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Thread: homeomorphism from a partition of R^2 to (S^1) x (S^1)

  1. #1
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    homeomorphism from a partition of R^2 to (S^1) x (S^1)

    Quote Originally Posted by Problem Statement
    Find an equivalence relation $\displaystyle \sim$ on $\displaystyle \mathbb{R}\times\mathbb{R}$ such that $\displaystyle \mathbb{R}\times\mathbb{R}/\sim$ is homeomorphic to $\displaystyle S^1\times S^1$.
    (Recall that $\displaystyle S_1:=\{x\in\mathbb{R}^2:|x|=1\}$ is the unit circle in $\displaystyle \mathbb{R}^2$.)

    This is my first time dealing with quotient topologies and unit spheres and such, so I'm a little unsure. I was thinking of defining $\displaystyle \sim$ as the relation induced by the partition $\displaystyle P\times P$ of $\displaystyle \mathbb{R}^2$, where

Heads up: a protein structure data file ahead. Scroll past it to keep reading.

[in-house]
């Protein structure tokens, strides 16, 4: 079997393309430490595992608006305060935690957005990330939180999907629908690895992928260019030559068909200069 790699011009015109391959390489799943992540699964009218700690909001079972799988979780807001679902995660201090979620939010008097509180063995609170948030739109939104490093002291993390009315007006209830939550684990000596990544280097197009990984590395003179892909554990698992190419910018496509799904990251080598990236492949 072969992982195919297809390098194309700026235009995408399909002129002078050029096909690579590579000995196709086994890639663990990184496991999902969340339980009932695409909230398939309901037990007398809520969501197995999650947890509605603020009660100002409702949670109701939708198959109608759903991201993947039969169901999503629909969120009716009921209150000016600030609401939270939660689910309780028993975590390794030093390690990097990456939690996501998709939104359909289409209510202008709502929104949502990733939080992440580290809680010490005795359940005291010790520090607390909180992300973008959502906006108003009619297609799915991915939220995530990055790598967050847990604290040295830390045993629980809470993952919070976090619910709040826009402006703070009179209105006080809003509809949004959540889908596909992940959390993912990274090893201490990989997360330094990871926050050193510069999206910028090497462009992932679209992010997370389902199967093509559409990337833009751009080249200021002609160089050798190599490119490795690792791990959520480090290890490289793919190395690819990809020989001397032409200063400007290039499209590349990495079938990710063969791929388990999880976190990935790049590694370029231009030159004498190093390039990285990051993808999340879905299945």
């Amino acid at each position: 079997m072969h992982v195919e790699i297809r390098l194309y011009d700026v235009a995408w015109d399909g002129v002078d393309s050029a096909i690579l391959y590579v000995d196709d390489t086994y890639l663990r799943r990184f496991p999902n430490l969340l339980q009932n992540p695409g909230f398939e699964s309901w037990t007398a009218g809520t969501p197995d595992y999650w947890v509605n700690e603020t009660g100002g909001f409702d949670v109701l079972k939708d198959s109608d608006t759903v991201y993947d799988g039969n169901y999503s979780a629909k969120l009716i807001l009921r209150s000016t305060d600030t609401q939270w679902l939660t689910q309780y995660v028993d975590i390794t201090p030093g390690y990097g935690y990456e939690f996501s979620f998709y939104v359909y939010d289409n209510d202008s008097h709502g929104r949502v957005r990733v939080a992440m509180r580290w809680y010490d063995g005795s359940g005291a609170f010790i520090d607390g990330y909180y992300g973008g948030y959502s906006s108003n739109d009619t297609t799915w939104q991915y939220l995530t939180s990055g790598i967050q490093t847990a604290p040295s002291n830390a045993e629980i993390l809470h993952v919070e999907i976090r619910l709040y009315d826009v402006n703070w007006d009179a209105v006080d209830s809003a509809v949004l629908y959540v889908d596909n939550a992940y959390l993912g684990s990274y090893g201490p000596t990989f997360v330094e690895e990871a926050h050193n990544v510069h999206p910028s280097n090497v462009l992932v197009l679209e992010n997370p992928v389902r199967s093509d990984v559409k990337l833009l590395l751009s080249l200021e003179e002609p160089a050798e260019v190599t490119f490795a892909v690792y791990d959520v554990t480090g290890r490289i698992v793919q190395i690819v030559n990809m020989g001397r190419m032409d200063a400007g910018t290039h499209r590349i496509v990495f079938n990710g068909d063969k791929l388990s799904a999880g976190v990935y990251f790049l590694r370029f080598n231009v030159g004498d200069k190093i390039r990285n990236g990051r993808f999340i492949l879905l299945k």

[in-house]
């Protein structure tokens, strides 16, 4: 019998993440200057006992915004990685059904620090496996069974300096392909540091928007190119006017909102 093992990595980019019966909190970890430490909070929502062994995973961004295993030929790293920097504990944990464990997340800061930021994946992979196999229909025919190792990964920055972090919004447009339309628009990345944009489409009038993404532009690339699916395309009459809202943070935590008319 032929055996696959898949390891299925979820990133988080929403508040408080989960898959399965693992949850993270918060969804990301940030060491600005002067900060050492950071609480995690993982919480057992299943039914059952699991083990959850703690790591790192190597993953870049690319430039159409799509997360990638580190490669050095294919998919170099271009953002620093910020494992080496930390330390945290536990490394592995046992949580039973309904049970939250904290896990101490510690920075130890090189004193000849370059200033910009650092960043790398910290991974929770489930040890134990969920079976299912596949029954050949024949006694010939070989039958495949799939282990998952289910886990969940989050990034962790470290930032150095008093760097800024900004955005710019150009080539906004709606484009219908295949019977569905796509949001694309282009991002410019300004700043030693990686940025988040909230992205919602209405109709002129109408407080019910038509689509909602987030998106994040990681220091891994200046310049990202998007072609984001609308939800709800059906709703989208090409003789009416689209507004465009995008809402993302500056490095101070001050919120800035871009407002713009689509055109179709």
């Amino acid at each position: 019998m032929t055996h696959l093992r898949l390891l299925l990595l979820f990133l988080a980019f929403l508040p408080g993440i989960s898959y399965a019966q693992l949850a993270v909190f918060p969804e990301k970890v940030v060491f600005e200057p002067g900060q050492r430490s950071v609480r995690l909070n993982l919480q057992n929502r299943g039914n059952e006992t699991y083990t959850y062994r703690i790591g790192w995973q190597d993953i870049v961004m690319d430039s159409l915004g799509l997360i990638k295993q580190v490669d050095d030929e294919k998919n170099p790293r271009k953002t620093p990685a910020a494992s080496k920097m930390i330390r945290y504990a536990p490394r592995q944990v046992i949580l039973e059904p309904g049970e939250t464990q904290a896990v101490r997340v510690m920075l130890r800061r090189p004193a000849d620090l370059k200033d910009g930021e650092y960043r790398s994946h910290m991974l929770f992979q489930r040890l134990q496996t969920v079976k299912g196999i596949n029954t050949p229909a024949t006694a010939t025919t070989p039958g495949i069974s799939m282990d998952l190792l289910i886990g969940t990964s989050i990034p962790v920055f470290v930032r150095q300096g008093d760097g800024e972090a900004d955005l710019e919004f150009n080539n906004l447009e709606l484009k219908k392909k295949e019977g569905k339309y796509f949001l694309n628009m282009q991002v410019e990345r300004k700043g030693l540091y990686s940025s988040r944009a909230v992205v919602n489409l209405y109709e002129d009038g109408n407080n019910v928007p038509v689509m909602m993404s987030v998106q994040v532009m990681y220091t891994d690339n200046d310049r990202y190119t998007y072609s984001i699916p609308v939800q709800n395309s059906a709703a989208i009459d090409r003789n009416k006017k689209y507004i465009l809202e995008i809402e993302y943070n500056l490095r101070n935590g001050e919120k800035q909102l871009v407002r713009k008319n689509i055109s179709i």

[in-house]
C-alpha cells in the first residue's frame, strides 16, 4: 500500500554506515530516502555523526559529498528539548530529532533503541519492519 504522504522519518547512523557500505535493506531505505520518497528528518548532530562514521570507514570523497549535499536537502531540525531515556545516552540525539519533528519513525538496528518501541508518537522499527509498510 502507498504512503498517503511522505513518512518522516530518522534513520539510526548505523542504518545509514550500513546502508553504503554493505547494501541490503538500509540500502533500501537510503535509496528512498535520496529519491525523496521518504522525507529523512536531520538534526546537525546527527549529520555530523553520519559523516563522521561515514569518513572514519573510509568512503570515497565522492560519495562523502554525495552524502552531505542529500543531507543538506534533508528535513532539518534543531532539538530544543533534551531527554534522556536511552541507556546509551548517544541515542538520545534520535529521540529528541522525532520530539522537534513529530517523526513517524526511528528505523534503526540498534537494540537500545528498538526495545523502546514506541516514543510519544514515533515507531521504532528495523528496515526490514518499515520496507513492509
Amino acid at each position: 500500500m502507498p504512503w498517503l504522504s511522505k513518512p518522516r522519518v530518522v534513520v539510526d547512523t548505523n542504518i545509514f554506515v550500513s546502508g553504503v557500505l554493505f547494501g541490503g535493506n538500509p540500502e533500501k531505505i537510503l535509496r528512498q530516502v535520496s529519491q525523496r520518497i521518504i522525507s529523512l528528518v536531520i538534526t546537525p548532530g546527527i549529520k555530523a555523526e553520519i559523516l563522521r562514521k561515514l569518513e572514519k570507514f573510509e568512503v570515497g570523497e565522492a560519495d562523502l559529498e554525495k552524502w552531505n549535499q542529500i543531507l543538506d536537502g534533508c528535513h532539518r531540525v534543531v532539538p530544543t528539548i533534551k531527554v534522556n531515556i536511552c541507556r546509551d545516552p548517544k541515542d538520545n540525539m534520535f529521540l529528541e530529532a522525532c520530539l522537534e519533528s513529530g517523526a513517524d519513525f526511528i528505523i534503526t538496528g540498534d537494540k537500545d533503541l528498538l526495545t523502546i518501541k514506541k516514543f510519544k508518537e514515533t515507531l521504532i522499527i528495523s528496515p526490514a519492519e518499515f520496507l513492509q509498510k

$\displaystyle P:=\{(-\infty,0]\cup[2\pi,\infty),\{\theta\}:\theta\in(0,2\pi)\}$.

    We define the bijection $\displaystyle \varphi$ from $\displaystyle S_1$ onto $\displaystyle P$ by $\displaystyle \varphi(0)=(-\infty,0]\cup[2\pi,\infty)$ and $\displaystyle \varphi(\theta)=\{\theta\}$ whenever $\displaystyle \theta\in(0,2\pi)$. Then the map from $\displaystyle S_1\times S_1$ to $\displaystyle P\times P=\mathbb{R}^2/\sim$ defined by $\displaystyle (\theta_1,\theta_2)\mapsto(\varphi(\theta_1),\varp hi(\theta_2))$ is a homeomorphism... or at least I think it is.

    My first question is, do I really have a solution, or have I made a mistake? My second question is, assuming that my solution works, how do I prove it?

    Thanks!
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  2. #2
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    From "http://en.wikipedia.org/wiki/Torus#Topology",
    "The torus can also be described as a quotient of the Cartesian plane under the identifications

    (x,y) ~ (x+1,y) ~ (x,y+1).
    "
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